‘I’m not sure where to begin, and I feel as if I am just starting to get to know [Elizabeth]. I mean, obviously I’ll never know her, but everything in here helps a little. . .’ Martha stopped mid sentence. ‘Does that make any sense?’
‘What would you like to know about her?’
Niall looked at her directly and Martha suddenly felt the sensation of emotional vertigo. She feverishly tried to calculate the right tone, her anxiousness not to upset or offend him compounded by the fact that she definitely found him utterly overwhelmingly attractive.
Such romance-novel tropes – the above relationship follows the familiar ‘prickly first impressions turn to sexual tension’ arc – undermine the novel’s literary potential, in keeping with Wark’s habit of going for the neat, or sentimental, over anything more challenging.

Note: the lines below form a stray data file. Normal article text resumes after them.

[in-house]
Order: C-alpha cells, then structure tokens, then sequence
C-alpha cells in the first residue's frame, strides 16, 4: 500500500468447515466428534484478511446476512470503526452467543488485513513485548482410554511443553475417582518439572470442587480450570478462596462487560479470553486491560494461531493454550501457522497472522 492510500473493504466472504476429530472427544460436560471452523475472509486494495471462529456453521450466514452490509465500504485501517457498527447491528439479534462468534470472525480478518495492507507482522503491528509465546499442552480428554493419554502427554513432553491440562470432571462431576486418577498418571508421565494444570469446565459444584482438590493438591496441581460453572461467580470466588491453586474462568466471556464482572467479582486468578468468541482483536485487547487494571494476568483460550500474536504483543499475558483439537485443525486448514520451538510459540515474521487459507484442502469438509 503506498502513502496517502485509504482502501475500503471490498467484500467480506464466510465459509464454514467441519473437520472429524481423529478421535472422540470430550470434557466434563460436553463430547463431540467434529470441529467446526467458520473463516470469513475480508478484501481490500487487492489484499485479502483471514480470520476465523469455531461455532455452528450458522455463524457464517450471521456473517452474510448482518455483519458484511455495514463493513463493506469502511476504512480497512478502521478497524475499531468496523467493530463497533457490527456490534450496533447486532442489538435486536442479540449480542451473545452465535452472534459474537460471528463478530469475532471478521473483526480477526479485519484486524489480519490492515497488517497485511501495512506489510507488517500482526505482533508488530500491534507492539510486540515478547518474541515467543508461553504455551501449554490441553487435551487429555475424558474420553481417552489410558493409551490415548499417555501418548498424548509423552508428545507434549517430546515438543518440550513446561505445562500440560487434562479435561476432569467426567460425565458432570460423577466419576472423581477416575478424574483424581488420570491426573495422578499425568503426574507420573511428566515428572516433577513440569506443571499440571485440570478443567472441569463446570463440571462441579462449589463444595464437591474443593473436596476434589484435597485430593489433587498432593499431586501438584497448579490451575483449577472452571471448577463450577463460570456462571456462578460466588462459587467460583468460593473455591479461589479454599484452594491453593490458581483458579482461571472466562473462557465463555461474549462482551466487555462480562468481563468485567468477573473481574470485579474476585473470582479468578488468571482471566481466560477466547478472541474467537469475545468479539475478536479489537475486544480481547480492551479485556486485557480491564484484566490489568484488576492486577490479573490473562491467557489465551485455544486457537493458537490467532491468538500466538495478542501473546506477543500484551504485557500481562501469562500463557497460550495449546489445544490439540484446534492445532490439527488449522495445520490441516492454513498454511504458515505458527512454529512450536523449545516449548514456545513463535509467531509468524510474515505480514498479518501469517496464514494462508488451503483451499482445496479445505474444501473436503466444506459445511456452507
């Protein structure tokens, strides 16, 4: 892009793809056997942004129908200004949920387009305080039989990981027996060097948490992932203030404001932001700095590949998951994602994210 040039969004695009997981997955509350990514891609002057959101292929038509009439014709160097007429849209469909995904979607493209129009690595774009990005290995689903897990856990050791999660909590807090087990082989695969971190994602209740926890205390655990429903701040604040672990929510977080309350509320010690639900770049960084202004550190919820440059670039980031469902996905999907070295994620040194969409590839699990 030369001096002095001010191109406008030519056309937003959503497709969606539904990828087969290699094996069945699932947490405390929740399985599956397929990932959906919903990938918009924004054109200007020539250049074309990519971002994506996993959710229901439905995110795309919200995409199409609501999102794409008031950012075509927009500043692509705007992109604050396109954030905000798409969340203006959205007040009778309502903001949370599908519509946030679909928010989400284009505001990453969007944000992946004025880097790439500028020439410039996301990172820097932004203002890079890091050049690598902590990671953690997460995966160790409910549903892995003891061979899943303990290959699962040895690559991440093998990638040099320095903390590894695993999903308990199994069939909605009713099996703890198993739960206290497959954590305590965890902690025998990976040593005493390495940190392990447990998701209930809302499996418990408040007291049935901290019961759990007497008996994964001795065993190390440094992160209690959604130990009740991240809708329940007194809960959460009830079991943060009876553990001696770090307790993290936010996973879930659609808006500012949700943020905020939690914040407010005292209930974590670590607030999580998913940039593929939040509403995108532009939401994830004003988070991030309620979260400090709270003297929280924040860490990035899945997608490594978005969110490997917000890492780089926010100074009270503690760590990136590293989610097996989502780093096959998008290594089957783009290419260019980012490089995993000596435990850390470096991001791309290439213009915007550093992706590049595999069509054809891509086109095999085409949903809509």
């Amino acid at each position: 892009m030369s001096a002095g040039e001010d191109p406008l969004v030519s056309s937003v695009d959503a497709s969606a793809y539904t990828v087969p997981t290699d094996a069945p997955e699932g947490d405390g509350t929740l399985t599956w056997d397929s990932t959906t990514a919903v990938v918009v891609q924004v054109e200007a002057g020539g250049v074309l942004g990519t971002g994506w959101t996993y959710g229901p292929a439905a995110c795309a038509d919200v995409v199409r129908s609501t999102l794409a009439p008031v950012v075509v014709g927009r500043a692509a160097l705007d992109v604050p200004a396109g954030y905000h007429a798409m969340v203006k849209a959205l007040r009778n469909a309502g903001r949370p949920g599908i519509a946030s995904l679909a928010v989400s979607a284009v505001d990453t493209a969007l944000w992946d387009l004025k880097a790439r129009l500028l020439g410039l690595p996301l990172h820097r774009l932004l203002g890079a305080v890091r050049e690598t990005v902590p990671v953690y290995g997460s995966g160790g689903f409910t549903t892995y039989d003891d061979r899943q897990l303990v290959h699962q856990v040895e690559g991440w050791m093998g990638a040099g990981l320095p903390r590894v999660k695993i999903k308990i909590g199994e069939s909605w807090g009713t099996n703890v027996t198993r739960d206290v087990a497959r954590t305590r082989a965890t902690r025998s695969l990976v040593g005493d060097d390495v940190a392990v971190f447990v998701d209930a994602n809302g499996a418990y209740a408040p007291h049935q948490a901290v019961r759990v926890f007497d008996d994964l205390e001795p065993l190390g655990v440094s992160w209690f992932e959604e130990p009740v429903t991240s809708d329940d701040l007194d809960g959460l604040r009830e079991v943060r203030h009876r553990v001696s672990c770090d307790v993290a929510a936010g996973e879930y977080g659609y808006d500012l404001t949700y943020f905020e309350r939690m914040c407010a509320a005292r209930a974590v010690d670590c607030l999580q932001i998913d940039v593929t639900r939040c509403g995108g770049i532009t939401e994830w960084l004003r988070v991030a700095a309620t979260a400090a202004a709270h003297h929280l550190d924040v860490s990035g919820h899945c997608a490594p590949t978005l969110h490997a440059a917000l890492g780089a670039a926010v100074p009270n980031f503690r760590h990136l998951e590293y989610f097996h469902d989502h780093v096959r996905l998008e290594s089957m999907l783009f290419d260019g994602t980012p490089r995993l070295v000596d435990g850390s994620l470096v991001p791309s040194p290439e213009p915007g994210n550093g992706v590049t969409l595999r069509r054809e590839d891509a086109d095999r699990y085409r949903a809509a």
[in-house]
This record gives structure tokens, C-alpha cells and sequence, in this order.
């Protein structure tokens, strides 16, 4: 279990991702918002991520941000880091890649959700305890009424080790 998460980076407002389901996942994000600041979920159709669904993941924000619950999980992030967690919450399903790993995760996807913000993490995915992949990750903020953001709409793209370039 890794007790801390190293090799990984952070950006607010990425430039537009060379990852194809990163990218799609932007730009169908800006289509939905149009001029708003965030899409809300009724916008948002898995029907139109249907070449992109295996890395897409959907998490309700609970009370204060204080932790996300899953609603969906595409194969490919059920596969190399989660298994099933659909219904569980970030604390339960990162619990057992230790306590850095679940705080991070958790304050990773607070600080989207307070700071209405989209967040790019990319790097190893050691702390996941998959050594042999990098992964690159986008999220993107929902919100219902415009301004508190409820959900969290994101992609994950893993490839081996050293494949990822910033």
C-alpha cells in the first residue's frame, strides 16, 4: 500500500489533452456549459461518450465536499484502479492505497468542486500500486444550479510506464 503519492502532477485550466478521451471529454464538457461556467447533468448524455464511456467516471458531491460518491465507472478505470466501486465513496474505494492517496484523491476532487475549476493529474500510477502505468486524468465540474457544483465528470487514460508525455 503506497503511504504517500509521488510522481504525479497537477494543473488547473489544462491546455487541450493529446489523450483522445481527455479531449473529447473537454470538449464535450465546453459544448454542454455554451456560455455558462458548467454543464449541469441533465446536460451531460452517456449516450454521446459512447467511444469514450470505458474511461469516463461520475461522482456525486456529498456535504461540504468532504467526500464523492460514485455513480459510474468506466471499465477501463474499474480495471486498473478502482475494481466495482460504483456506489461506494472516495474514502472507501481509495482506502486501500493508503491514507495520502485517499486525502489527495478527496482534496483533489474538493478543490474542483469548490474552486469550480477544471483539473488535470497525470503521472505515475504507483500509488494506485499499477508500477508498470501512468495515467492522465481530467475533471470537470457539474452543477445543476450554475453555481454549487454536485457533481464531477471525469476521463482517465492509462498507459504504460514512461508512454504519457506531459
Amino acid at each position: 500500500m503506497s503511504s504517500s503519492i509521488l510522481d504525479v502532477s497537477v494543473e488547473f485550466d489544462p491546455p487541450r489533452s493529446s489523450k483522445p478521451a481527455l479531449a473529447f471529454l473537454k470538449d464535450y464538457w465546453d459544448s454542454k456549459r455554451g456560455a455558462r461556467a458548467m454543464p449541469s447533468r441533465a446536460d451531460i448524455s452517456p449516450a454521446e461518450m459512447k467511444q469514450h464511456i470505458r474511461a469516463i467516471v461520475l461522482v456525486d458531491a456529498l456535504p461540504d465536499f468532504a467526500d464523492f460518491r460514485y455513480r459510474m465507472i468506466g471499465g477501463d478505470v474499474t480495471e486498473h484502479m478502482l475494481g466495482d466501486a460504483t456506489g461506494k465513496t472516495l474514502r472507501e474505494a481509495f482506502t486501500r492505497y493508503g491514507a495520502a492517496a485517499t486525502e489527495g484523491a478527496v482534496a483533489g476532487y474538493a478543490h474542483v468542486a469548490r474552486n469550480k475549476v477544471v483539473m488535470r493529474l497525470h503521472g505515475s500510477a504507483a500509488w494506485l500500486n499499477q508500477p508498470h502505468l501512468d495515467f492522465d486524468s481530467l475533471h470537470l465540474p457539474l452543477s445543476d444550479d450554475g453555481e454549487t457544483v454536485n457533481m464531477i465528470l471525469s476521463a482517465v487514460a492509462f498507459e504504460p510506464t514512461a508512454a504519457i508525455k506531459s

This is a very pleasant book to read, it’s pacy and engaging with a strongly conveyed sense of place – some of the descriptive passages are truly beautiful. Despite some fascinating concepts, though, Wark is unable to raise her novel into the realms of real literary power. Had she been more incisive with her themes, explored more thoroughly the value of a ‘small’ life or the difficulty of trying to understand a person’s history from a few fragments, this might well have been a more impressive, more valuable piece of work. Instead, the novel’s focus is too often on the soap opera of its contemporary characters, placing sentiment where there should be insight. Once again, I’m left wondering whether the emotional impact of a piece of writing can make up for shortcomings in style or originality. In this case, I can’t escape the feeling that Wark sacrificed her more interesting, more challenging ideas for sentiment and neatly-tied-up storylines, which might produce a more widely appealing work but definitely doesn’t make for a great literary achievement.